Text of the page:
Thesis Submission

I am happy to have finally wrapped up my research and submitted my thesis. The last few months have been extremely enjoyable and beneficial. Although we are all disappointed to have missed out on an opportunity to do our research projects abroad I can still safely say that I have thoroughly enjoyed the entire process.

I would like to thank my supervisors from Nuig and CIAT, Prof. Charlie Spillane, Dr. Peter C. McKeown and Dr. Tiffany Talsma. The support that I have received from each of you has been second to none and I appreciate every contribution that was made to my work.

I hope that my work can be of some use to CIAT and help them to move forward with their project on scaling cacao-coconut intercrop in the Philippines. I hope to one day visit the Philippines to get a proper experience of the beautiful country which I have spent so long researching.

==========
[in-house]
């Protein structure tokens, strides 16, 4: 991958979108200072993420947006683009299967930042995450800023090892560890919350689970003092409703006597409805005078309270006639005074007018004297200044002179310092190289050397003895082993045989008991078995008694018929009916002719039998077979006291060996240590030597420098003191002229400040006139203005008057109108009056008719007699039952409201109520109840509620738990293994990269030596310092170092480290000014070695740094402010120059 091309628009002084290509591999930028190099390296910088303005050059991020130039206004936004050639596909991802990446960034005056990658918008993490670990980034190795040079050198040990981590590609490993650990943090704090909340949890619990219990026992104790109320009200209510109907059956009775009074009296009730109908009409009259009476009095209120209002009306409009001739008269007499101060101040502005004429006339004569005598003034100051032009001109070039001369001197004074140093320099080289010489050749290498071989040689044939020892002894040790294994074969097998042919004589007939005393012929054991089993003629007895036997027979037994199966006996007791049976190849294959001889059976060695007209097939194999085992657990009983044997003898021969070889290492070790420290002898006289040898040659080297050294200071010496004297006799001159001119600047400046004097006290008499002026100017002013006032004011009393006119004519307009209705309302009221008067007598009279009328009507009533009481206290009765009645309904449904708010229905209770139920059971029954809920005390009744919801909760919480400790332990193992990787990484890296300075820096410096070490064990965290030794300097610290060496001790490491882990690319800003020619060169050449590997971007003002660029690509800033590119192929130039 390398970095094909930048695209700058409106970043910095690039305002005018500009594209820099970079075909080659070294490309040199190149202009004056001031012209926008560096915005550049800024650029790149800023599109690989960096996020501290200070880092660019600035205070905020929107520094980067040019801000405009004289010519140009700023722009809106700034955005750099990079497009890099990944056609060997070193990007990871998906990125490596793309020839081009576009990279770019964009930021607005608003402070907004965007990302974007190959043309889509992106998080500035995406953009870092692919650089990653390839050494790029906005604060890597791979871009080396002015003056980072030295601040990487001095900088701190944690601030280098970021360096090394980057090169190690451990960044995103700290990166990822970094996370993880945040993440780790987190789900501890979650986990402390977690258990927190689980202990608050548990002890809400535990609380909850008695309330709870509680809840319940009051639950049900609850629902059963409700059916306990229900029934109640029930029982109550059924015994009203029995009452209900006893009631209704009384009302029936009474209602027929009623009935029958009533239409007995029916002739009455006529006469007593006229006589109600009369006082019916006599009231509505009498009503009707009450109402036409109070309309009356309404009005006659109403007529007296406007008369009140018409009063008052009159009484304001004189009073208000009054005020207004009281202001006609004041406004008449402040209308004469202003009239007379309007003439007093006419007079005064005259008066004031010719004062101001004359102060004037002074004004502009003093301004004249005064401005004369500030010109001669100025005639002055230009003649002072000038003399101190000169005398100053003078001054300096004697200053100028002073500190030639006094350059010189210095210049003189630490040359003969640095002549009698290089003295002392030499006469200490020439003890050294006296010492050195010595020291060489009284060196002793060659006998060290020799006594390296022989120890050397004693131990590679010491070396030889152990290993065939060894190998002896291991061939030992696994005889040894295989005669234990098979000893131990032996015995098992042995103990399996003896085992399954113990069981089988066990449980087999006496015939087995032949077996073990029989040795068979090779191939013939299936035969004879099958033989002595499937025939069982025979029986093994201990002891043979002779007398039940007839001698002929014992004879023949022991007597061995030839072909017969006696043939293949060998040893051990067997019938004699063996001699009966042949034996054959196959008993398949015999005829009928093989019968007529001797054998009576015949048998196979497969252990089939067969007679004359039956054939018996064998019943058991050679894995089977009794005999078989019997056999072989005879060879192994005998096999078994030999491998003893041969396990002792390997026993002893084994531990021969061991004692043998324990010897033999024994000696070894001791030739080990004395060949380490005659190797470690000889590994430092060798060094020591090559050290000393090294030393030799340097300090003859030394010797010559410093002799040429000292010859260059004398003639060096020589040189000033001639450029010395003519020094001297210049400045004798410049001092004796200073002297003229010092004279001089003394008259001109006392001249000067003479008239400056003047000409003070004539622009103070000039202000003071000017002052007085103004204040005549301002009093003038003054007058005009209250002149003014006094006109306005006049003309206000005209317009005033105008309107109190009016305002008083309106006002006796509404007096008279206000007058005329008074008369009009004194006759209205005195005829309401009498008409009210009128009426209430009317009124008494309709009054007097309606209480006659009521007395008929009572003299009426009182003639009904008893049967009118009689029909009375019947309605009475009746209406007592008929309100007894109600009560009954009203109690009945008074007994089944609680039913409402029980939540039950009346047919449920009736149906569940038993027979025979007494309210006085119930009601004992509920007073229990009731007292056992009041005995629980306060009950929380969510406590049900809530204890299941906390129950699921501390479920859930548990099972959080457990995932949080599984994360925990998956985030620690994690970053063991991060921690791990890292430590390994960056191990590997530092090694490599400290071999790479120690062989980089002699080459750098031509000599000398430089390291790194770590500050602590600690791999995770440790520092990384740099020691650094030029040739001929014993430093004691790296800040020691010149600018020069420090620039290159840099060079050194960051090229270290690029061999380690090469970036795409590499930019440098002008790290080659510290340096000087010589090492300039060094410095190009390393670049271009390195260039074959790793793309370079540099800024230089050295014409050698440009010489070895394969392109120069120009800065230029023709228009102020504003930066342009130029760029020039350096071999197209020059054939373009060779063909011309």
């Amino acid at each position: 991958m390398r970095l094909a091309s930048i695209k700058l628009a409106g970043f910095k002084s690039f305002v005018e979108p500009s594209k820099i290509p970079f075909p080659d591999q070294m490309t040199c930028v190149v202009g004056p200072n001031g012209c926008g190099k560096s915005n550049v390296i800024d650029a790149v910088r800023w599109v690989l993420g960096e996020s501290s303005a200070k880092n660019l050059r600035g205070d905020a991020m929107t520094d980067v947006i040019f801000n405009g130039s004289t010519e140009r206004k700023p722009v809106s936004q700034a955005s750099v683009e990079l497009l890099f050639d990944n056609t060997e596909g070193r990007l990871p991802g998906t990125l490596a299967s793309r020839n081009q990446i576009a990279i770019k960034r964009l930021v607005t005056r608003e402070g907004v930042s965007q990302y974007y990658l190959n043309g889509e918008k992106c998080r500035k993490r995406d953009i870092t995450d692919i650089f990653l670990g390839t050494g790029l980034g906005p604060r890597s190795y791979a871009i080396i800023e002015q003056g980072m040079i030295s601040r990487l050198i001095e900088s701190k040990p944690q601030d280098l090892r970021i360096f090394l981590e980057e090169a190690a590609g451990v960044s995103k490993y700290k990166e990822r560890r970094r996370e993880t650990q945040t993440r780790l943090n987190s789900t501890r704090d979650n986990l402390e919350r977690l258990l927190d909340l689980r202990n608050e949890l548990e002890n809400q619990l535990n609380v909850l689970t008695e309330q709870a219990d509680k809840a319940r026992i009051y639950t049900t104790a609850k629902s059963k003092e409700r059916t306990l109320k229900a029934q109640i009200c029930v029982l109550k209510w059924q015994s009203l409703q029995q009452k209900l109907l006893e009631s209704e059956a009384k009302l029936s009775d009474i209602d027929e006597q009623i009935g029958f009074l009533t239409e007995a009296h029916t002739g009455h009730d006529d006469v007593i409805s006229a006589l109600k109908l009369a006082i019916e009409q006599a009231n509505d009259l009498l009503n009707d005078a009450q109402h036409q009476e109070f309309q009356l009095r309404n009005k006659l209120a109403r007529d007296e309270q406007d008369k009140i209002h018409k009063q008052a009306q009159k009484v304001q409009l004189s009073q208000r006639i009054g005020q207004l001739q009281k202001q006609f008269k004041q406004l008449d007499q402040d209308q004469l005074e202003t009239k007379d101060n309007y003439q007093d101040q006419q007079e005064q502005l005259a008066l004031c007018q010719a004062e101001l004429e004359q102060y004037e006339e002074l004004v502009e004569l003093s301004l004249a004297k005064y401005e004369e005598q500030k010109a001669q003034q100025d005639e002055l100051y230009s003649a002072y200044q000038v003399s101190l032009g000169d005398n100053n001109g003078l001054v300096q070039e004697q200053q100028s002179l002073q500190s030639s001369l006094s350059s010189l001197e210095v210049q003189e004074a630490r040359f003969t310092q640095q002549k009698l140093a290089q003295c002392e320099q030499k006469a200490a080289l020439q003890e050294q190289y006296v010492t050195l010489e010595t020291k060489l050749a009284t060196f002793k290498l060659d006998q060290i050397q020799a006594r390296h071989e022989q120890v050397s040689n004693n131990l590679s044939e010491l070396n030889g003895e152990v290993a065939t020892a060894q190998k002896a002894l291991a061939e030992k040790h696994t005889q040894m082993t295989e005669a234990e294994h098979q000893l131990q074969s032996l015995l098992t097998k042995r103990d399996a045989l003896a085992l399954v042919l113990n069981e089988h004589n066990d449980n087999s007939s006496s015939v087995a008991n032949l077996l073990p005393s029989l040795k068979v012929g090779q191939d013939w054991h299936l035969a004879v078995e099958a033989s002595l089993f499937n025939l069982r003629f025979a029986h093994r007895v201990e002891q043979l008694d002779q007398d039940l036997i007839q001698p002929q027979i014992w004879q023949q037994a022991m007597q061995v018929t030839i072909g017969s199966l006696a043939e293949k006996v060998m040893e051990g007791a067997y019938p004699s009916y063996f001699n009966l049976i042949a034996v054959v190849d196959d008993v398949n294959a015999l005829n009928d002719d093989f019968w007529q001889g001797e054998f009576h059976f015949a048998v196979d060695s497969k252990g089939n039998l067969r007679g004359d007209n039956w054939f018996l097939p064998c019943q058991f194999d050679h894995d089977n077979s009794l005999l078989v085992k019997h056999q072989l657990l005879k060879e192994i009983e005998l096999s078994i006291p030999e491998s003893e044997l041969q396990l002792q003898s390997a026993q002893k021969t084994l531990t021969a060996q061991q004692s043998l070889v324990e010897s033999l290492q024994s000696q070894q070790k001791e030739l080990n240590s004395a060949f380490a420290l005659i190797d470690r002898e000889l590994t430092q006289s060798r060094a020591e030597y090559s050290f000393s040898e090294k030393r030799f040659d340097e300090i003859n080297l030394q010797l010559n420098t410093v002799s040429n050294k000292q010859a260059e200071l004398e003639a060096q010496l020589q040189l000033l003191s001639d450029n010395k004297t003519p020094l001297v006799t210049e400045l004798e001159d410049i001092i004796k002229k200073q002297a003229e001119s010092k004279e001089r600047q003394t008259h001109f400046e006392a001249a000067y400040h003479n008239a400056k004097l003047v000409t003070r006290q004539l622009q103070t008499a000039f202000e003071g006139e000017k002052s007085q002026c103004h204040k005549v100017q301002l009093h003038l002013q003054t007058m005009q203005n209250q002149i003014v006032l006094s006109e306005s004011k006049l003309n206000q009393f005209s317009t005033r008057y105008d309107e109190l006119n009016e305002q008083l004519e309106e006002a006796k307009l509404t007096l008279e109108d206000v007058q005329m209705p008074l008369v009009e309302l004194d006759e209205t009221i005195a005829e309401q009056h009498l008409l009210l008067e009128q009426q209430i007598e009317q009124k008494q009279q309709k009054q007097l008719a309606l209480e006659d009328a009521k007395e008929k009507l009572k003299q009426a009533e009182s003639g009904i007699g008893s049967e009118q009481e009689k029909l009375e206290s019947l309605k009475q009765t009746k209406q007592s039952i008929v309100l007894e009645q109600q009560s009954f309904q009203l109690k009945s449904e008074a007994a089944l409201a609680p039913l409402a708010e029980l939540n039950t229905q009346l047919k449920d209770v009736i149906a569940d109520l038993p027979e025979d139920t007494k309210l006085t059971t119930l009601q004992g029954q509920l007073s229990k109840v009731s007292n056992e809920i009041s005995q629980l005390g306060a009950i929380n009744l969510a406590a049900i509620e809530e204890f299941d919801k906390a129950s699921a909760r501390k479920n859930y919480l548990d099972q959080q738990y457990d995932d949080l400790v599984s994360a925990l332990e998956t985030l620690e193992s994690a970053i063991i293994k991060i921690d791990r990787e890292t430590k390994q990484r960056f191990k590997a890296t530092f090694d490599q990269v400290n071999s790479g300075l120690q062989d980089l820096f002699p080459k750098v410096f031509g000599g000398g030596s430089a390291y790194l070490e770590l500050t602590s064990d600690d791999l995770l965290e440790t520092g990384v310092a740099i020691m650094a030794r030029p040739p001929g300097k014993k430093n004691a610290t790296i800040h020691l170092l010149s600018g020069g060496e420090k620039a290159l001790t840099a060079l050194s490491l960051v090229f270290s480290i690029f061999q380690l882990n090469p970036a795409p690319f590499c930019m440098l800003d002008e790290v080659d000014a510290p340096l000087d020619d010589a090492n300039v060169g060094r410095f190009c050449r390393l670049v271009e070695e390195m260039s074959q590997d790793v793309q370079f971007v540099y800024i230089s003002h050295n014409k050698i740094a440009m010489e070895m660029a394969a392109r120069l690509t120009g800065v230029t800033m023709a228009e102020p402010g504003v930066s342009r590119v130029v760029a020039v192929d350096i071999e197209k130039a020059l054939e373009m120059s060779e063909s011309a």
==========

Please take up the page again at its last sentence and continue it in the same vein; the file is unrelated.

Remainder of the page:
Analytical Framework

For my thesis we decided to use a framework in order to analyse our data against. The “hanging- in, stepping-up, stepping-out” theory is a useful analytical framework to look at the factors surrounding the land-livelihood nexus of coconut farmers in the Philippines (Pritchard et al., 2017).

There are two basic propositions that help to set the analysis. The first proposition is that people aim to maintain their livelihood situation, and also aim to develop it through the assets and activities which they are involved with. The second proposition is that people can try to expand their existing activities and aim to move into new activities also. Taking these propositions into account Dorward explains how we can then look at three different types of livelihood strategies, “Hanging-in, Stepping-up and Stepping-out”.